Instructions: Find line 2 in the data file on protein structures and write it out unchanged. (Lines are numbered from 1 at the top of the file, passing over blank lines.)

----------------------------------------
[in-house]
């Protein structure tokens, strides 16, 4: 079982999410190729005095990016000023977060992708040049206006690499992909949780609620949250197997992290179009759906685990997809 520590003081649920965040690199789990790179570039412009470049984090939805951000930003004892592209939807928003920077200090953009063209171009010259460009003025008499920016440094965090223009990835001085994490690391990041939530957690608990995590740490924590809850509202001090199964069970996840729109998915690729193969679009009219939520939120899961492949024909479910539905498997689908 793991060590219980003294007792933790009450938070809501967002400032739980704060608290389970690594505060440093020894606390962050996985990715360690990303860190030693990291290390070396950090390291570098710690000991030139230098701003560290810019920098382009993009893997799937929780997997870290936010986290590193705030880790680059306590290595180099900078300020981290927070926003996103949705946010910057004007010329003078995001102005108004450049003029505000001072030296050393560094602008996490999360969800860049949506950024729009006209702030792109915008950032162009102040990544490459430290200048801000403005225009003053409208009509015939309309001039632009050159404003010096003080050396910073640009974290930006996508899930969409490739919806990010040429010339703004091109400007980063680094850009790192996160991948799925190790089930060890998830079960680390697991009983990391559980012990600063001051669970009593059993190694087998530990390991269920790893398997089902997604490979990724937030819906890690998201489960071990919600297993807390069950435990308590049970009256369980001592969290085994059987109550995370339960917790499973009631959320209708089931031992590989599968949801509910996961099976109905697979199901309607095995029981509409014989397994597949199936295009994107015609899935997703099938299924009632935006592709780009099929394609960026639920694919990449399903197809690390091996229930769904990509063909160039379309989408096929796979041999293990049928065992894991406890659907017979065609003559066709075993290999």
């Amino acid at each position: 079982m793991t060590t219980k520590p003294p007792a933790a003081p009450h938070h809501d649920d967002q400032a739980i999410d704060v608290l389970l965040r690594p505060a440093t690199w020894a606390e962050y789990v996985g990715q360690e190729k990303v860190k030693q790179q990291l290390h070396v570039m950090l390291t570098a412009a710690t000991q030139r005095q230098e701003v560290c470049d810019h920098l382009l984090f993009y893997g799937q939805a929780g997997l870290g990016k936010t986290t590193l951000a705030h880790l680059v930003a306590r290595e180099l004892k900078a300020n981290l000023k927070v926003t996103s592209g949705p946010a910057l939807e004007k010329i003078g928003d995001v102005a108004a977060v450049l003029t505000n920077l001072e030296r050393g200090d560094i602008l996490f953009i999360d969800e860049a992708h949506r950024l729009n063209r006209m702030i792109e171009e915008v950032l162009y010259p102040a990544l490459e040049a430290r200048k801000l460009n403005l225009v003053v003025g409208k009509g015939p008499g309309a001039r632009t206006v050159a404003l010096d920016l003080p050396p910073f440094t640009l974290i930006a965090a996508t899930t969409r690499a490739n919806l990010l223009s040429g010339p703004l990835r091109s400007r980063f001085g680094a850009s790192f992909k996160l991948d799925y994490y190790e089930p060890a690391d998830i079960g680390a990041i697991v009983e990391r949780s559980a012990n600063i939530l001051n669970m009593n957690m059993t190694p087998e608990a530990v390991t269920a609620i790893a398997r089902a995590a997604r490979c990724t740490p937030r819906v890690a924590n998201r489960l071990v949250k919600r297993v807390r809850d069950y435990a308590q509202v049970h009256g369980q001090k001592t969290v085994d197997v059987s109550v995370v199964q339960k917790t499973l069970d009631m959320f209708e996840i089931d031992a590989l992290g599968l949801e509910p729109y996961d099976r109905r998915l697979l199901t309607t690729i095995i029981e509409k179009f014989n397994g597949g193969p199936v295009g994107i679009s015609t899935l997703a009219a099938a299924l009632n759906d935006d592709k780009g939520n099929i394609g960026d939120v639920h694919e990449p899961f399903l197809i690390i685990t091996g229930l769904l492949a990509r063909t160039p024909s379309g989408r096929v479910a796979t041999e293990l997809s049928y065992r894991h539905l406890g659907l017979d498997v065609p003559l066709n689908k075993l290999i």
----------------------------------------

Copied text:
């Protein structure tokens, strides 16, 4: 079982999410190729005095990016000023977060992708040049206006690499992909949780609620949250197997992290179009759906685990997809 520590003081649920965040690199789990790179570039412009470049984090939805951000930003004892592209939807928003920077200090953009063209171009010259460009003025008499920016440094965090223009990835001085994490690391990041939530957690608990995590740490924590809850509202001090199964069970996840729109998915690729193969679009009219939520939120899961492949024909479910539905498997689908 793991060590219980003294007792933790009450938070809501967002400032739980704060608290389970690594505060440093020894606390962050996985990715360690990303860190030693990291290390070396950090390291570098710690000991030139230098701003560290810019920098382009993009893997799937929780997997870290936010986290590193705030880790680059306590290595180099900078300020981290927070926003996103949705946010910057004007010329003078995001102005108004450049003029505000001072030296050393560094602008996490999360969800860049949506950024729009006209702030792109915008950032162009102040990544490459430290200048801000403005225009003053409208009509015939309309001039632009050159404003010096003080050396910073640009974290930006996508899930969409490739919806990010040429010339703004091109400007980063680094850009790192996160991948799925190790089930060890998830079960680390697991009983990391559980012990600063001051669970009593059993190694087998530990390991269920790893398997089902997604490979990724937030819906890690998201489960071990919600297993807390069950435990308590049970009256369980001592969290085994059987109550995370339960917790499973009631959320209708089931031992590989599968949801509910996961099976109905697979199901309607095995029981509409014989397994597949199936295009994107015609899935997703099938299924009632935006592709780009099929394609960026639920694919990449399903197809690390091996229930769904990509063909160039379309989408096929796979041999293990049928065992894991406890659907017979065609003559066709075993290999």